Fulltiming Trailer Alternative - Fiberglass RV


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Old 05-20-2017, 01:58 PM   #1
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Name: Norm and Ginny
Trailer: Scamp 16
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Fulltiming Trailer Alternative

I own a Scamp 16 and am presently traveling in Newfoundland with friends who've owned a Nash 22H for 10 years. We're unbelievably sitting in a howling snowstorm. The campground owner says it's never happened here in late May. We're smiling and waiting it out. I will say it's more comfortable in our neighbor's Nash.

Our son just retired and bought a new (2016) Nash 22H for less than $20,000, less than a typical 19-21 foot Escape and similar to a new Casita 17.

The Nash has a real bathroom with a substantial dry shower and enormous amounts of storage. It comes as a four season trailer, a very nice dinette, a nice jack knife sofa and an excellent Bed. The difference is impressive and like Escape owners, Nash owners travel.

Our friend is an Escapee and has driven all over North America and never had a problem with his Nash.

Now I obviously love our Scamp 16 and Fiberglass trailers, but this appears to be a very well built stick trailer at a great price. One positive sign is that they are difficult to find used.



The visible quality at the price sends a message in itself
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Old 05-20-2017, 05:25 PM   #2
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Yes, the Northwoods Mfg trailers have a reputation for good quality 4-season units. It sounds like your son got a bargain. The 22H is about 25' long overall, with a dry weight of 4200 lbs and dry hitch of 500 lbs. When loaded for camping, the hitch could easily exceed 700 lbs. Definitely pickup truck material. I could be tempted, if I had a pickup. Don't go and get 2-foot-itis, Norm!
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Old 05-20-2017, 05:42 PM   #3
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With stick-built TTs, I know of no manufacturer that does it better than Northwoods Nash, although I have heard many good things about Taylor Coach in Canada also as far as pleased customers and long life and more simple in style, they do come in at a much lower weight.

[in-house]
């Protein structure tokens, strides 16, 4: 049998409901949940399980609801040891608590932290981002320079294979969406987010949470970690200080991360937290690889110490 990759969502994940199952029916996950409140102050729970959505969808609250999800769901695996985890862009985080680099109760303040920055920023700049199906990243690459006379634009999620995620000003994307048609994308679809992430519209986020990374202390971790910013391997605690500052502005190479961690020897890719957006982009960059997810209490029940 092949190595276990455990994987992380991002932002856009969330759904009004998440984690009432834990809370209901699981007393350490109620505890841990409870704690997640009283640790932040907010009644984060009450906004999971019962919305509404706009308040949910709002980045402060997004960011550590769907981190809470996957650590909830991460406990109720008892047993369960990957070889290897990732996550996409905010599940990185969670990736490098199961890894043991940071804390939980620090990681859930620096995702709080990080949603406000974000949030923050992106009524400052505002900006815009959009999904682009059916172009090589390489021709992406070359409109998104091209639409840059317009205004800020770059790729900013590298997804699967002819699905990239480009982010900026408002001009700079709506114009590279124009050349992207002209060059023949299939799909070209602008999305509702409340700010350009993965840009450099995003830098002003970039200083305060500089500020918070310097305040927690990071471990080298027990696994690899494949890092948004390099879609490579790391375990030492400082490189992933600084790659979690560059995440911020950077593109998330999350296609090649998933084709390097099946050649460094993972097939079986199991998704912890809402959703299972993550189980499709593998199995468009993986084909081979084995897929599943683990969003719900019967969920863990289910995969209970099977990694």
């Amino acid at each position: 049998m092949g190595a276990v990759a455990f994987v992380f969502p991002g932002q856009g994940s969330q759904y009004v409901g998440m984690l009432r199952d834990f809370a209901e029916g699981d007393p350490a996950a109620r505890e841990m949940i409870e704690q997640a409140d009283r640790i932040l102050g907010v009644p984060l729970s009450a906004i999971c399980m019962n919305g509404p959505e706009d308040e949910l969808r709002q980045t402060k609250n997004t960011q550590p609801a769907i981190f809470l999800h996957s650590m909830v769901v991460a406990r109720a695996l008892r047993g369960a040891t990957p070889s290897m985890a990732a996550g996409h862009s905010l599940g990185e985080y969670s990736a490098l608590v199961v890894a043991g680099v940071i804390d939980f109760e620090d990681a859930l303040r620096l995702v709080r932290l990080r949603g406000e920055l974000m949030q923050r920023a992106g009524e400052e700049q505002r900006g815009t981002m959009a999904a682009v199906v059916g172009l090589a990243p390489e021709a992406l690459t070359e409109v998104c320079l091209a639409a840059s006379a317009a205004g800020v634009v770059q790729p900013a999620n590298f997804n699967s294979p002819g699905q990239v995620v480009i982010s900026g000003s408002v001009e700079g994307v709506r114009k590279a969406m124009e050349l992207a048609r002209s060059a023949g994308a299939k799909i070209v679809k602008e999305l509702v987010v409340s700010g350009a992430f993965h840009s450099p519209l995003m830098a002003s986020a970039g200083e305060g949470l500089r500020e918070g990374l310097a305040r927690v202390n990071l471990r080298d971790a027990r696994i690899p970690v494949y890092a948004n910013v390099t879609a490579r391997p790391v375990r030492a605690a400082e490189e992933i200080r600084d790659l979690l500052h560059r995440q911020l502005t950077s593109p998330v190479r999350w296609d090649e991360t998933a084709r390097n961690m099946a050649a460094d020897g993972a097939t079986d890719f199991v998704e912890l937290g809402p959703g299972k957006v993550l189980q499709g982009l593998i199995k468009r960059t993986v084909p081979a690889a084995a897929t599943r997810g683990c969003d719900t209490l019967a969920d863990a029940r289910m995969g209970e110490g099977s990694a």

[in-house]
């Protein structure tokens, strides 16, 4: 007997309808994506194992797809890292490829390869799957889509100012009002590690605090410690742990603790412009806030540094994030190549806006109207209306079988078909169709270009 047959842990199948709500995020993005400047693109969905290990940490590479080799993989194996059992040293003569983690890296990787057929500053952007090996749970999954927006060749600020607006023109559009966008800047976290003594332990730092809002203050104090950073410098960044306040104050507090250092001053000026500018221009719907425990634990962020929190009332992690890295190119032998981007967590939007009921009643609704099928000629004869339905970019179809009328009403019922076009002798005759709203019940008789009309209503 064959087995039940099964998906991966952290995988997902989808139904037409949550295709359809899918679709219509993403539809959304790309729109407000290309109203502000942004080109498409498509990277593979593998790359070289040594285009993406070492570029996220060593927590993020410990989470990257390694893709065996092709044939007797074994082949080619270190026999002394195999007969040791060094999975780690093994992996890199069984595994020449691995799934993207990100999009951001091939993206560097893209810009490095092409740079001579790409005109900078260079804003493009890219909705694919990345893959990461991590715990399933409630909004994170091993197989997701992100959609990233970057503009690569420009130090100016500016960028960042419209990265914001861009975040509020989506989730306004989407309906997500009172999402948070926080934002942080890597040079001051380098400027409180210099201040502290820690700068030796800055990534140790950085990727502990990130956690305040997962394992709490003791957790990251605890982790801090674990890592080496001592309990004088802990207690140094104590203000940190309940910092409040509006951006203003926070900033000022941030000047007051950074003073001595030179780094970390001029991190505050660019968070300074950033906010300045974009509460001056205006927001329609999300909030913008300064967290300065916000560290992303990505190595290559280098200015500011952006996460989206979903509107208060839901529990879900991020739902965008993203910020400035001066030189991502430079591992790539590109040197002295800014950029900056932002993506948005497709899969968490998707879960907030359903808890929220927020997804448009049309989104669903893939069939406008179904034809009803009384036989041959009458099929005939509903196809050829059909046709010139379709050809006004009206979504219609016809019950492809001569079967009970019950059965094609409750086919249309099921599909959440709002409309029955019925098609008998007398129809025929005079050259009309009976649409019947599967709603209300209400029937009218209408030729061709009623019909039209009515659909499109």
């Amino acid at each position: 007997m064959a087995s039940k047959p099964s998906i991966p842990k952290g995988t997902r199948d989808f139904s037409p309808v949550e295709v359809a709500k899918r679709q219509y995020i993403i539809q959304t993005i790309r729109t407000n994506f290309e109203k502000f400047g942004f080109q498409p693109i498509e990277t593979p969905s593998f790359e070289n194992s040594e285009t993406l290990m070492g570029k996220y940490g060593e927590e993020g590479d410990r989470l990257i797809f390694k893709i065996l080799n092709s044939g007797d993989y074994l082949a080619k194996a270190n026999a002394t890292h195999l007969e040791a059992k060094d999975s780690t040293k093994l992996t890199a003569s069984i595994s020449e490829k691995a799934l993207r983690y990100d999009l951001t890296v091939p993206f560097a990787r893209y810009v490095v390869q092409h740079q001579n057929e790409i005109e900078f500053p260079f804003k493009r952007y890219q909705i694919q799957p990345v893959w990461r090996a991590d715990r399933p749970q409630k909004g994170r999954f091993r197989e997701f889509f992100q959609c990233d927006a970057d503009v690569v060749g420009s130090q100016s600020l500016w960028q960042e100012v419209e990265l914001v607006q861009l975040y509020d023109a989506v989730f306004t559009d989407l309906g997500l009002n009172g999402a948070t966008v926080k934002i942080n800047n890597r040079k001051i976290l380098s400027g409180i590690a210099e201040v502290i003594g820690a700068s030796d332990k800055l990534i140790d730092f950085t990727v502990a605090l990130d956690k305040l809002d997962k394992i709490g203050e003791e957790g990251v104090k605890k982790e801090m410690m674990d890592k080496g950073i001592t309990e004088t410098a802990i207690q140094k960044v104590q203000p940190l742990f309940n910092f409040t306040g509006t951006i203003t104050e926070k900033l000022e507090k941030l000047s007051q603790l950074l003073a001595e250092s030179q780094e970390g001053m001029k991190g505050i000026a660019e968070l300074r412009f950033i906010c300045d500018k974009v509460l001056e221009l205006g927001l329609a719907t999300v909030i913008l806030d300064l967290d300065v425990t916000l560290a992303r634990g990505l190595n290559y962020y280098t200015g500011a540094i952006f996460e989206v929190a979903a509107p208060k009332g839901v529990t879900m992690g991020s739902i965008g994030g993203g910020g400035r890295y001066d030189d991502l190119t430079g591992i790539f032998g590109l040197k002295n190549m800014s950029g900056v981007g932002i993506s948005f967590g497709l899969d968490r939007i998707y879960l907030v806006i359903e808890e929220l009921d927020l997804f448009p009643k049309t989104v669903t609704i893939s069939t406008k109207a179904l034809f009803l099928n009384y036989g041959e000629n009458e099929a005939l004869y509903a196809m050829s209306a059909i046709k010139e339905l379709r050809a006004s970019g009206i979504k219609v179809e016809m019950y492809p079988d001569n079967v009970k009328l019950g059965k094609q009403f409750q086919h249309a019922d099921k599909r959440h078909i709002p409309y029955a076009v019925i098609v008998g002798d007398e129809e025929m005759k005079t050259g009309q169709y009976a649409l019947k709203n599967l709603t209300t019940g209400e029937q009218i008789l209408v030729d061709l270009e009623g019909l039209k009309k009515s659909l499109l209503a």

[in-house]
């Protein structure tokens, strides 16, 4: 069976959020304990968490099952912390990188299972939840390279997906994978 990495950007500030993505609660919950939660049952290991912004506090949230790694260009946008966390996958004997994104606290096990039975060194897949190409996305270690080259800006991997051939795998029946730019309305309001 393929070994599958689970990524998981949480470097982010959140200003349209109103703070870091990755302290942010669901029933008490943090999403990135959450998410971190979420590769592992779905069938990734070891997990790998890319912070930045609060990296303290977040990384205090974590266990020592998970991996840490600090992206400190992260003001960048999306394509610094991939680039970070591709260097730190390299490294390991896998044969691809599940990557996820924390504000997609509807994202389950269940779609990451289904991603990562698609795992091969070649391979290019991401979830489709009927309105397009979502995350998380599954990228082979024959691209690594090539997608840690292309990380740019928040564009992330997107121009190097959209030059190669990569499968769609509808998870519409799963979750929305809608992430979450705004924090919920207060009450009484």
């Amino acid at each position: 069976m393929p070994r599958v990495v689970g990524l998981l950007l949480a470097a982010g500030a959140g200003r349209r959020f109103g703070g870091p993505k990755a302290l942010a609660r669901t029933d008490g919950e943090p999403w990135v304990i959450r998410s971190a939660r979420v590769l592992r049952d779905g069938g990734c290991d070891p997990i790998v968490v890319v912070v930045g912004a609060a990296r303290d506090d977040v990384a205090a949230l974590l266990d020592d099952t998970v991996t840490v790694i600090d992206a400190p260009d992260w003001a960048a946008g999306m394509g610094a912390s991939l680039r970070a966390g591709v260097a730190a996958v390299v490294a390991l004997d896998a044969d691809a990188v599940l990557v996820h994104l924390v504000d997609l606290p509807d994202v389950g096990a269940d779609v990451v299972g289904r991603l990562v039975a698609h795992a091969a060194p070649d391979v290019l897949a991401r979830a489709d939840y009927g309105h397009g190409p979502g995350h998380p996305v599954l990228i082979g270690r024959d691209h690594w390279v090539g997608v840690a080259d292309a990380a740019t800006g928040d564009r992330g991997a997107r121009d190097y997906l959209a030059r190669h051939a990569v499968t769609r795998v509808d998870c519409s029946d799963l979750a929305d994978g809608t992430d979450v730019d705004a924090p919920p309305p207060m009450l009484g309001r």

One has to acknowledge that some just need a little more space than what the 17' or less molded fiberglass has to offer. Whatever it takes to get out there!
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Old 05-21-2017, 08:58 AM   #4
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Name: Tom
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Howzabout a photo? I don't know if I've ever seen a Nash.

A question about new stickies...Are they building them from welded aluminum now or do they still just have wood framing? I have a truck camper which has an all welded aluminum frame structure and it seems to be about the strongest structure you could imagine for the weight. Very happy with it. Curious if new TT's are built this way.
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Old 05-21-2017, 09:12 AM   #5
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Name: Norm and Ginny
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Originally Posted by TomandCallie View Post
Howzabout a photo? I don't know if I've ever seen a Nash.

A question about new stickies...Are they building them from welded aluminum now or do they still just have wood framing? I have a truck camper which has an all welded aluminum frame structure and it seems to be about the strongest structure you could imagine for the weight. Very happy with it. Curious if new TT's are built this way.
Northwood makes a version called the Arctic Fox with an aluminum frame. The Nash does not. Our friend traveling with us has literally been every where with us and it looks brand new. An interesting aspect is the amount of trailer delivered per dollar.

To answer the truck question, our son sold his Honda Accord and his old but mint Toyota Tacoma, both of which he used to tow his Scamp 13, and bought a used 4x4, Toyota Tundra with a 4 passenger cab.

Here's video and pictures: Northwood | Nash 22H